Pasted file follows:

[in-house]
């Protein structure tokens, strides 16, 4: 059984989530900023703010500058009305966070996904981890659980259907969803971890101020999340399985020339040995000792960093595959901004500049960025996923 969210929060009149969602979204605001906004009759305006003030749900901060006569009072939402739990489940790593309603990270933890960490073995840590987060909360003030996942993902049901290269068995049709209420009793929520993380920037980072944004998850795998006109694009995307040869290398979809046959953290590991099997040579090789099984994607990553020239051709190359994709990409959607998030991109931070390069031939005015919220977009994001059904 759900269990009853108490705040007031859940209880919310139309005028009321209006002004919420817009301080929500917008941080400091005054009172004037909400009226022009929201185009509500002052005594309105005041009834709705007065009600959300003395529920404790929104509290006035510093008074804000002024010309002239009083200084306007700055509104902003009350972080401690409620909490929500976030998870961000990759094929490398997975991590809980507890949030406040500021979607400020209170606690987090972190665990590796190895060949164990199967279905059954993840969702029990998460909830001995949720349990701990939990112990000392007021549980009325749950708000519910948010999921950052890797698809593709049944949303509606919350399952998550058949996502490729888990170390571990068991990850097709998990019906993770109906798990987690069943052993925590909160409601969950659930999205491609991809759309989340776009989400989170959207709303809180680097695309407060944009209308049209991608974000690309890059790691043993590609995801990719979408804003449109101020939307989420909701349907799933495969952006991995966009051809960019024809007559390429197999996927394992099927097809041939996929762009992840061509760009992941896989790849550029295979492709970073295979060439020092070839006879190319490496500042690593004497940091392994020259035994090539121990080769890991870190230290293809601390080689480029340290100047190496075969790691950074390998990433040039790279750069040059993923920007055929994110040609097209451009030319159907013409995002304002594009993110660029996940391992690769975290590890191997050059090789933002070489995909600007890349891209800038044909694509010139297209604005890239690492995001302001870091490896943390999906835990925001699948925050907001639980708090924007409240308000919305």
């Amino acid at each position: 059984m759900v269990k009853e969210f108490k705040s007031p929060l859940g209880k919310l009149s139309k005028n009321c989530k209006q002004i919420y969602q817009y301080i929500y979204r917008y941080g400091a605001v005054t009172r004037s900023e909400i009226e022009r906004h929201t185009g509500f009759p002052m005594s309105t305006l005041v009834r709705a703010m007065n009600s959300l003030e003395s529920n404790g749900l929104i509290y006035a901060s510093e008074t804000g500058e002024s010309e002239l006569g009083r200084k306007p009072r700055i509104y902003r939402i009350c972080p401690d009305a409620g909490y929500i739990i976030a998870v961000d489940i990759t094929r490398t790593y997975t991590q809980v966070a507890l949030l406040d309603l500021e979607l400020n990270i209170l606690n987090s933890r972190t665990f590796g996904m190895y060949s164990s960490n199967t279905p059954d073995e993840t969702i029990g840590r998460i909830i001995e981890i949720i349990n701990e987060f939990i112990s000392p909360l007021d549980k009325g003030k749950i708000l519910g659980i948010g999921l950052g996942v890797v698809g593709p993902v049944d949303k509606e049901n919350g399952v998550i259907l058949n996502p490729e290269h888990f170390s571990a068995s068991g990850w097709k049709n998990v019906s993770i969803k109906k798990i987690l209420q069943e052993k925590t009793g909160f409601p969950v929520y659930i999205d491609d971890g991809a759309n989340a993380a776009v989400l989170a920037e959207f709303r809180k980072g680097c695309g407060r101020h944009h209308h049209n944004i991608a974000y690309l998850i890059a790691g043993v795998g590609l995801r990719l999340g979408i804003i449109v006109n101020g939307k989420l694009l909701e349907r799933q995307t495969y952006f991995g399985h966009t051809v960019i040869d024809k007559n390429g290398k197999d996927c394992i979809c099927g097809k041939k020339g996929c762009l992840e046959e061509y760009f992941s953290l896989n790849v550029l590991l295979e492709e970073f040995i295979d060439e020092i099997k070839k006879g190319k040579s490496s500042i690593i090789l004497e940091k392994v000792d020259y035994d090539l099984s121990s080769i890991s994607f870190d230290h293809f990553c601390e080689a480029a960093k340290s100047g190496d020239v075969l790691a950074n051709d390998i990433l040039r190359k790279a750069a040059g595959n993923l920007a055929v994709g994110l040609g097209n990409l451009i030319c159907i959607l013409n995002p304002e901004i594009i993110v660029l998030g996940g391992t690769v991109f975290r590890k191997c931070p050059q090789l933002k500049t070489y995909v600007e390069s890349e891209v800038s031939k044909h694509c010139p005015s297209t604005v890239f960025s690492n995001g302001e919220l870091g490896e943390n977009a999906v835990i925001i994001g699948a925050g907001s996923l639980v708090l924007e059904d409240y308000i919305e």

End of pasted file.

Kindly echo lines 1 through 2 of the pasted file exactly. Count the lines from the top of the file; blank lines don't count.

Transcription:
[in-house]
């Protein structure tokens, strides 16, 4: 059984989530900023703010500058009305966070996904981890659980259907969803971890101020999340399985020339040995000792960093595959901004500049960025996923 969210929060009149969602979204605001906004009759305006003030749900901060006569009072939402739990489940790593309603990270933890960490073995840590987060909360003030996942993902049901290269068995049709209420009793929520993380920037980072944004998850795998006109694009995307040869290398979809046959953290590991099997040579090789099984994607990553020239051709190359994709990409959607998030991109931070390069031939005015919220977009994001059904 759900269990009853108490705040007031859940209880919310139309005028009321209006002004919420817009301080929500917008941080400091005054009172004037909400009226022009929201185009509500002052005594309105005041009834709705007065009600959300003395529920404790929104509290006035510093008074804000002024010309002239009083200084306007700055509104902003009350972080401690409620909490929500976030998870961000990759094929490398997975991590809980507890949030406040500021979607400020209170606690987090972190665990590796190895060949164990199967279905059954993840969702029990998460909830001995949720349990701990939990112990000392007021549980009325749950708000519910948010999921950052890797698809593709049944949303509606919350399952998550058949996502490729888990170390571990068991990850097709998990019906993770109906798990987690069943052993925590909160409601969950659930999205491609991809759309989340776009989400989170959207709303809180680097695309407060944009209308049209991608974000690309890059790691043993590609995801990719979408804003449109101020939307989420909701349907799933495969952006991995966009051809960019024809007559390429197999996927394992099927097809041939996929762009992840061509760009992941896989790849550029295979492709970073295979060439020092070839006879190319490496500042690593004497940091392994020259035994090539121990080769890991870190230290293809601390080689480029340290100047190496075969790691950074390998990433040039790279750069040059993923920007055929994110040609097209451009030319159907013409995002304002594009993110660029996940391992690769975290590890191997050059090789933002070489995909600007890349891209800038044909694509010139297209604005890239690492995001302001870091490896943390999906835990925001699948925050907001639980708090924007409240308000919305």